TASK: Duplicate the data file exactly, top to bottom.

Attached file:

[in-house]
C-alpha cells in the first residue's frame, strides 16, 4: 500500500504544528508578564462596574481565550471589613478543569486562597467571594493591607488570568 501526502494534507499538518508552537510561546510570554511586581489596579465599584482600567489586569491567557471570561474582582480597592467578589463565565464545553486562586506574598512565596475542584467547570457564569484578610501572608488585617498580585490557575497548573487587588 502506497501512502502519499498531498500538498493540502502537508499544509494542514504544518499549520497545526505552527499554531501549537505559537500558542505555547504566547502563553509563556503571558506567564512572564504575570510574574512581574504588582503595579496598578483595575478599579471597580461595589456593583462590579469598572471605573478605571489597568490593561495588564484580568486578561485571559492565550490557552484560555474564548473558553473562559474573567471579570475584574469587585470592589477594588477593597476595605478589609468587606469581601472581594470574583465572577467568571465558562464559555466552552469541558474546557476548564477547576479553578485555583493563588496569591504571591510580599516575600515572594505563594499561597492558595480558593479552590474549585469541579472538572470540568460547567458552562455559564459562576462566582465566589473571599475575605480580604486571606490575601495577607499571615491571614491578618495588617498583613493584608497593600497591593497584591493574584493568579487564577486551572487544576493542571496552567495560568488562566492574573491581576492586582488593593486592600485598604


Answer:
[in-house]
C-alpha cells in the first residue's frame, strides 16, 4: 500500500504544528508578564462596574481565550471589613478543569486562597467571594493591607488570568 501526502494534507499538518508552537510561546510570554511586581489596579465599584482600567489586569491567557471570561474582582480597592467578589463565565464545553486562586506574598512565596475542584467547570457564569484578610501572608488585617498580585490557575497548573487587588 502506497501512502502519499498531498500538498493540502502537508499544509494542514504544518499549520497545526505552527499554531501549537505559537500558542505555547504566547502563553509563556503571558506567564512572564504575570510574574512581574504588582503595579496598578483595575478599579471597580461595589456593583462590579469598572471605573478605571489597568490593561495588564484580568486578561485571559492565550490557552484560555474564548473558553473562559474573567471579570475584574469587585470592589477594588477593597476595605478589609468587606469581601472581594470574583465572577467568571465558562464559555466552552469541558474546557476548564477547576479553578485555583493563588496569591504571591510580599516575600515572594505563594499561597492558595480558593479552590474549585469541579472538572470540568460547567458552562455559564459562576462566582465566589473571599475575605480580604486571606490575601495577607499571615491571614491578618495588617498583613493584608497593600497591593497584591493574584493568579487564577486551572487544576493542571496552567495560568488562566492574573491581576492586582488593593486592600485598604